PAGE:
Marketing teams are now trying innovative methods to outdo each other during film promotions, and sometimes going horribly wrong too
If marketing gurus of the film industry are to be believed, making appearances on TV shows and embarking on multi-city tours are not the only promotional strategies being adopted. Marketing teams are now weaving promos around the film’s theme. So it isn’t really surprising to see Amitabh Bachchan and Boman Irani promote their film, 'Bhootnath Returns', by making public appearances in their character getups.
Varun Dhawan and Nargis Fakhri travelled on a bus as a part of promotions for their latest film
Producer Bhushan Kumar says, “It works in the film’s favour. The viewer immediately connects with the character and it is a good plug for the film. We all know he is Mr Bachchan, but his attire reminds us of the film.” Vinod Bhanushali, business head of T series, adds, “It helps the film tremendously. His look will constantly remind audiences about the film.”
Amitabh Bachchan recently made his first-ever appearance on 'Comedy Nights with Kapil'. The legendary actor turned up in attire from his upcoming film, Bhootnath Returns
But an actress, on condition of anonymity, says that she does not favour making such appearances in the film’s getup. She says, “Vidya (Balan) might have done it for Kahaani . But it can get tiresome after a point. I don’t see this trend lasting for too long.”
The theme rules over everything else
For the music release of Main Tera Hero, its cast, Varun Dhawan and Nargis Fakhri, boarded a BEST bus that made the rounds of several city colleges. This was because the movie starts off as a campus romance. Alpana Mishra of Balaji Motion Pictures says, “We are constantly on the lookout for clutter-breaking ideas that stay true to the film’s theme. In this case, the bus guaranteed us visibility.”
While promoting her film 'Queen', Kangna Ranaut was togged out in clothes she wears in the scene where she enters a Paris pub with some of her friends. Pic/AFP
Ayushmann Khurrana recently took part in a road show in Mumbai and Delhi, where he travelled in a taxi with a placard seeking a job. This was in keeping with his role in the film, Bewakoofiyaan. Shailesh Kapoor, co-founder and CEO, Ormax Media, says, “Bewakoofiyaan’s marketing campaign created a lot of awareness about the film.”
Sunny Leone danced inside a cage to unveil the item number, 'Baby Doll', at a city mall
Rafiq Gangjee, vice president, marketing and communications for YRF, says that the plan was to create maximum buzz at a venue. “Nariman Point is a location that is synonymous with the city’s corporate culture, and it has its share of job-seekers,” he says.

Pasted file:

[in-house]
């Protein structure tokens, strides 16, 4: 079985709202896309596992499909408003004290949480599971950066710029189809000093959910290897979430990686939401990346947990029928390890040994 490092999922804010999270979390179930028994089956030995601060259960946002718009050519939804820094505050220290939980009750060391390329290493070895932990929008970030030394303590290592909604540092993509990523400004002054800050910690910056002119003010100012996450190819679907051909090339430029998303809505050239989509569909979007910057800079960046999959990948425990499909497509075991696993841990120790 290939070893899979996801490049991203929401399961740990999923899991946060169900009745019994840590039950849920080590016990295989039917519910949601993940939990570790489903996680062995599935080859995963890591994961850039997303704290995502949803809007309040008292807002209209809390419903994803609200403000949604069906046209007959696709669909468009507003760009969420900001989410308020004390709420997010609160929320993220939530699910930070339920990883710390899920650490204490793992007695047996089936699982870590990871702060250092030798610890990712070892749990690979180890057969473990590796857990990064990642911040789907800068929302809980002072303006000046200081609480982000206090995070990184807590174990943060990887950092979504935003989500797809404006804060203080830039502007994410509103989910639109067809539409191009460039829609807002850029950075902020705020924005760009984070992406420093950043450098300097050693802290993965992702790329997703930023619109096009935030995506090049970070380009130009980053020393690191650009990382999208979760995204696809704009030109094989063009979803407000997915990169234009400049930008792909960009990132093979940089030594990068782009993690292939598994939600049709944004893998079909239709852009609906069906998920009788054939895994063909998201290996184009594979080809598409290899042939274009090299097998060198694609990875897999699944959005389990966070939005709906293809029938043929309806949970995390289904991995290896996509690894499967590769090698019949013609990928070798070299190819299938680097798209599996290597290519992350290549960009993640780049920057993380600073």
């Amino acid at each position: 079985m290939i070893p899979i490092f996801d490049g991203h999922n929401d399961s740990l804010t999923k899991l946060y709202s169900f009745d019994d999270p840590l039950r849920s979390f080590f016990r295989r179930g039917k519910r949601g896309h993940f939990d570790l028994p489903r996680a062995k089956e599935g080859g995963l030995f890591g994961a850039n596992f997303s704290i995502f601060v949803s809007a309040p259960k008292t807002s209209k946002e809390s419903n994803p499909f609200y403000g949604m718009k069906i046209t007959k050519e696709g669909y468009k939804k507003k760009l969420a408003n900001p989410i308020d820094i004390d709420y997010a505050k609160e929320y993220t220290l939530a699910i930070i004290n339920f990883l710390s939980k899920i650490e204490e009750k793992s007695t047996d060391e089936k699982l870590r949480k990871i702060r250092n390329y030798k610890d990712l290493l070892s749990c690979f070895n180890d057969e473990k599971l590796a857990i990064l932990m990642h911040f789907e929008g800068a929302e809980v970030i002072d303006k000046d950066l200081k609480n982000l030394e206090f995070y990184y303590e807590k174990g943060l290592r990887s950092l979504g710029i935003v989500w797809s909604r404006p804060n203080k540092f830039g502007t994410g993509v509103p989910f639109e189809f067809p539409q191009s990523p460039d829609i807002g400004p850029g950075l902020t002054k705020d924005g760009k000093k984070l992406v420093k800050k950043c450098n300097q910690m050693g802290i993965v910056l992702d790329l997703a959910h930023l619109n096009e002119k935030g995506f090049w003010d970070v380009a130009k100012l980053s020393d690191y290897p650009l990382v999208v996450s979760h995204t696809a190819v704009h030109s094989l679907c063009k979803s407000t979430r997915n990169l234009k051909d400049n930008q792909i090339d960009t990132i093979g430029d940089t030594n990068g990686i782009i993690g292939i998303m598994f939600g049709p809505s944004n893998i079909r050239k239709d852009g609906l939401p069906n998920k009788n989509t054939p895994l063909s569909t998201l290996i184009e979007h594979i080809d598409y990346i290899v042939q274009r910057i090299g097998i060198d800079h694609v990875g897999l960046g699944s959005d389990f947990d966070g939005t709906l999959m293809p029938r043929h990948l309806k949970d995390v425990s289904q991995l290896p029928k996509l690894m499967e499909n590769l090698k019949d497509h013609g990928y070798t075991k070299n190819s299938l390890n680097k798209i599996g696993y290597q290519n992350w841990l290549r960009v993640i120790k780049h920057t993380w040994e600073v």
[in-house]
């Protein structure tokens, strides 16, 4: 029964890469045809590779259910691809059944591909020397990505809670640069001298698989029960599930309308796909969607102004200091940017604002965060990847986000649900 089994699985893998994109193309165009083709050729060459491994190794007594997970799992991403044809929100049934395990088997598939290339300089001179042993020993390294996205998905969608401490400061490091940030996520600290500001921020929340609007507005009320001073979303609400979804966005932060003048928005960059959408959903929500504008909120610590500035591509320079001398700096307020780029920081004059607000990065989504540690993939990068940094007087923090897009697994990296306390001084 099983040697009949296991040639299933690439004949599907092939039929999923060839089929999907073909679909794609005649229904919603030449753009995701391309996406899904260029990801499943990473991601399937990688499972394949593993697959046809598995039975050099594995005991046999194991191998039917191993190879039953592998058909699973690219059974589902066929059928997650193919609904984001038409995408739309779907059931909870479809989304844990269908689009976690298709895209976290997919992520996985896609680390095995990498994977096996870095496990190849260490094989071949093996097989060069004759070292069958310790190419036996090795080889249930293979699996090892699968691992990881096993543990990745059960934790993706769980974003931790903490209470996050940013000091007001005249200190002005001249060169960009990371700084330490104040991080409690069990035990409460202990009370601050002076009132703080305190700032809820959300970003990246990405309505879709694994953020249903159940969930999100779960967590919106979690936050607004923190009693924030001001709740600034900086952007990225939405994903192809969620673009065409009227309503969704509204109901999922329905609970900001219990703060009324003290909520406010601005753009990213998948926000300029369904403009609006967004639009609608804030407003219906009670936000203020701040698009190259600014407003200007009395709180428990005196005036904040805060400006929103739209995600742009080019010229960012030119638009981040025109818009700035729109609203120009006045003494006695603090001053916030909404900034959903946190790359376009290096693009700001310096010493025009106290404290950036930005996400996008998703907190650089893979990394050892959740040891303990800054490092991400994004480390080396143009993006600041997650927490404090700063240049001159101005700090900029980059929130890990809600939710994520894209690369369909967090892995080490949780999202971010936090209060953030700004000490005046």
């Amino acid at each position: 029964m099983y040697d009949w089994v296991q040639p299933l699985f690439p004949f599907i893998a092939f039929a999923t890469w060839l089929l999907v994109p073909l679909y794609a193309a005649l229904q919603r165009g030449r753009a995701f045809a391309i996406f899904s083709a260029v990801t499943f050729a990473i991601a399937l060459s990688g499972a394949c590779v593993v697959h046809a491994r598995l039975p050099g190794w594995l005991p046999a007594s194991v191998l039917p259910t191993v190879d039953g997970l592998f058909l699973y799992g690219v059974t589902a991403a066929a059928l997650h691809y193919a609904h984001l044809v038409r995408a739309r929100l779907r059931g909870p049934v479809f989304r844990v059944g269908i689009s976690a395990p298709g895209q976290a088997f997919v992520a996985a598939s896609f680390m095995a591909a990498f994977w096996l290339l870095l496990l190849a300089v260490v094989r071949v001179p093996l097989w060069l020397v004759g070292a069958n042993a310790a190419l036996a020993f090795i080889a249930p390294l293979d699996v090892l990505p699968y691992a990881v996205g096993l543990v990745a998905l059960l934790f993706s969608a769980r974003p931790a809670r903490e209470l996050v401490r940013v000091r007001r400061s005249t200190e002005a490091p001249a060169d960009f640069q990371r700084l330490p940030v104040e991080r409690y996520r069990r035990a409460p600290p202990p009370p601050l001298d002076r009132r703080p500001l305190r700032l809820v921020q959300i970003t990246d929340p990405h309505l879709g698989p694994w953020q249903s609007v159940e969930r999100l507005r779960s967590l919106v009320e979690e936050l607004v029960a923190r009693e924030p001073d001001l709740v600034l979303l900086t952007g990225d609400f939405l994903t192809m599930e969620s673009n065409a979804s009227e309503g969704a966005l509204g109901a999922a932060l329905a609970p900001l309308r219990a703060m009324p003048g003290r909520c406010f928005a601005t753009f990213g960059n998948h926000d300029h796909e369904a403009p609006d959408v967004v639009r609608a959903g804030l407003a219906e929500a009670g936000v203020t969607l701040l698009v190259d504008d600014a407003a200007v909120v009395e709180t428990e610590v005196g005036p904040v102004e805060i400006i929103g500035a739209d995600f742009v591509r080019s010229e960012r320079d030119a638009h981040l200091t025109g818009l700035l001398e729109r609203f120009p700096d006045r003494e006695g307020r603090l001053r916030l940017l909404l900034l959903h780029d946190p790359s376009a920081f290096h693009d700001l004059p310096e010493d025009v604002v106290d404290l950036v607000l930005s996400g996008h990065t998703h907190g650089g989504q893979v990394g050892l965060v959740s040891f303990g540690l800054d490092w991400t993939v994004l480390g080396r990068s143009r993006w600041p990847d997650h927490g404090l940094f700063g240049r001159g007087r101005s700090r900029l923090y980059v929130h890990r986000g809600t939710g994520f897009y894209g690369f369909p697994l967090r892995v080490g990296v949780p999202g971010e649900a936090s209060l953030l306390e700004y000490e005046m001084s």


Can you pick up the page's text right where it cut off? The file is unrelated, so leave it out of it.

While promoting her film 'Queen', Kangna stepped out in her onscreen avatar. She was togged out in clothes she wears in the scene where she enters a Paris pub with some of her friends. The actress, along with director Vikas Bahl, crashed a midnight party in a pub. Rudra Datta, marketing and audience strategist of the film, says, “A sneak peek into what the film is about helps us draw audiences into the theatres.”
Going all out
But does this kind of innovation add to the film’s marketing cost? Datta, who represents Viacom 18 that also produced 'Kahaani', feels that this needn’t be the case. He says, “We didn’t have to spend anything extra when we had Vidya Balan travel to Mahim station with a pregnant belly. But her trip really worked for the film.”
In the past, Hrithik Roshan, Abhay Deol, Farhan Akhtar and Katrina Kaif took a road trip from Mumbai to Delhi to promote their film, 'Zindagi Naa Milegi Dobara'.
Just before the release of 'Gangs of Wasseypur' (GoW), posters of characters Ramadheer Singh and Faisal Khan had been pasted on walls across the city. Around 1,000 hoardings were put up in Mumbai and Delhi, over 2 lakh newspaper inserts were circulated, the campaign also featured individual twitter handles and a facebook page — all this formed part of the promotions for GOW2. A film that cost Rs 5crore to make spent around Rs 9crore on its promotional activities.
Getting the idea and the timing right
Kapoor says that promotional visits by filmstars can work very well if two factors are taken into account. “The first is the choice of market for these roadshows. Each star has some strong markets and some weak markets. Taking a star to his/ her strong markets is imperative for these promotions to work. The second factor is the creative idea. Recently, 'Ragini MMS 2' unveiled the song, 'Baby Doll', through a live show in a Mumbai mall. Aamir Khan went ‘missing’ while promoting '3 Idiots'; that was also very innovative. Today, anything that is not different will just get lost in the clutter. A star going to a city and addressing people from a stage is passé now,” he says.
Tanuj Garg, CEO, Balaji Motion Pictures, says that it’s about target marketing rather than theme marketing. “You should know the audience for your film and design your communication plan accordingly. You cannot follow a one-glove-fits-all approach. For 'Ragini MMS 2', we played up the erotic element in the film.” he says.
But do these marketing stunts really translate into good business? “Our data suggests that in the two weeks before a release, multi-city tours and roadshows can boost box office collections by as much as 20%. But if it’s done too early, say 4-5 weeks before the release, there is negligible impact,” says Kapoor.
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